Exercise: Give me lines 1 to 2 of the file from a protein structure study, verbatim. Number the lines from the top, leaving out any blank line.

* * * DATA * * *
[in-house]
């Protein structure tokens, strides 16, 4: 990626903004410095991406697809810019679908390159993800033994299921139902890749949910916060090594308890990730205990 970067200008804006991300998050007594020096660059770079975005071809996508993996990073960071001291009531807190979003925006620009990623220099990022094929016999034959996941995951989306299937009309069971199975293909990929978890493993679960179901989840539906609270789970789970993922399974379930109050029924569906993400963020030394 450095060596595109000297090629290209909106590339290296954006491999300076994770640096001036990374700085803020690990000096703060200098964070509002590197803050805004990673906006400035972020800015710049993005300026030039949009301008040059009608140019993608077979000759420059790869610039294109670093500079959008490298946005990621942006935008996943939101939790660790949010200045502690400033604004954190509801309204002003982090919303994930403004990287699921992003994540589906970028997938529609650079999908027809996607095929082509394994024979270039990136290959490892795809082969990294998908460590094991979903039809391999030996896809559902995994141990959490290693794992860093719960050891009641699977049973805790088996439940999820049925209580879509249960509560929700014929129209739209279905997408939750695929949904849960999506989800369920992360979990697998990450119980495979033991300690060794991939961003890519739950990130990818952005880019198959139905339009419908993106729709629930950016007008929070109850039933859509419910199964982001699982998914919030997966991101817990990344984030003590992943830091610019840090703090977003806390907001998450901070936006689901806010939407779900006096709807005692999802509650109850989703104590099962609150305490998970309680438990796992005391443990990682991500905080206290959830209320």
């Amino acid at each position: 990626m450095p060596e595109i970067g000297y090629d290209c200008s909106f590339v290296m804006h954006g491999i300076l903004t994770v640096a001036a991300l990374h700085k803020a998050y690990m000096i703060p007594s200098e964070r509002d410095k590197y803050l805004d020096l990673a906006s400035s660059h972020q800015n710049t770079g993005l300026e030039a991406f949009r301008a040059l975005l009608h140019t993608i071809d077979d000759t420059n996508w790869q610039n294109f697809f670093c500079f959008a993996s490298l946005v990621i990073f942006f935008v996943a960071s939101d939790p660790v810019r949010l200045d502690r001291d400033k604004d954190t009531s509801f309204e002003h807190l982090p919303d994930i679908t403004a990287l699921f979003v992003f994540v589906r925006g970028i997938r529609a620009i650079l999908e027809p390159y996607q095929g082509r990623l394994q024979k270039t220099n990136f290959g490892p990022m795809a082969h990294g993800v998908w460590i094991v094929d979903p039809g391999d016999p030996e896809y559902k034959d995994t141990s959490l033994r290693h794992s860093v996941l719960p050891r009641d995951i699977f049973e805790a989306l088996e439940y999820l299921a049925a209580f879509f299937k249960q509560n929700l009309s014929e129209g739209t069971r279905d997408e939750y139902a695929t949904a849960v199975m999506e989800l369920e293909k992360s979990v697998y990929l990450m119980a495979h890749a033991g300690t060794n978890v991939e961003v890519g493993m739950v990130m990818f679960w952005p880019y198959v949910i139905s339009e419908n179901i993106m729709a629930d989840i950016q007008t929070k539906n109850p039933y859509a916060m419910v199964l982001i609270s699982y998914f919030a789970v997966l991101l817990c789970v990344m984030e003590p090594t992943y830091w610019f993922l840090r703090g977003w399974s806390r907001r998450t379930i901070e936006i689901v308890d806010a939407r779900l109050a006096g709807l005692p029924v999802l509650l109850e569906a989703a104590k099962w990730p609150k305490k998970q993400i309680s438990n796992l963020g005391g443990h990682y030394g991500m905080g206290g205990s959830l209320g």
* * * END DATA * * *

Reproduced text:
[in-house]
């Protein structure tokens, strides 16, 4: 990626903004410095991406697809810019679908390159993800033994299921139902890749949910916060090594308890990730205990 970067200008804006991300998050007594020096660059770079975005071809996508993996990073960071001291009531807190979003925006620009990623220099990022094929016999034959996941995951989306299937009309069971199975293909990929978890493993679960179901989840539906609270789970789970993922399974379930109050029924569906993400963020030394 450095060596595109000297090629290209909106590339290296954006491999300076994770640096001036990374700085803020690990000096703060200098964070509002590197803050805004990673906006400035972020800015710049993005300026030039949009301008040059009608140019993608077979000759420059790869610039294109670093500079959008490298946005990621942006935008996943939101939790660790949010200045502690400033604004954190509801309204002003982090919303994930403004990287699921992003994540589906970028997938529609650079999908027809996607095929082509394994024979270039990136290959490892795809082969990294998908460590094991979903039809391999030996896809559902995994141990959490290693794992860093719960050891009641699977049973805790088996439940999820049925209580879509249960509560929700014929129209739209279905997408939750695929949904849960999506989800369920992360979990697998990450119980495979033991300690060794991939961003890519739950990130990818952005880019198959139905339009419908993106729709629930950016007008929070109850039933859509419910199964982001699982998914919030997966991101817990990344984030003590992943830091610019840090703090977003806390907001998450901070936006689901806010939407779900006096709807005692999802509650109850989703104590099962609150305490998970309680438990796992005391443990990682991500905080206290959830209320």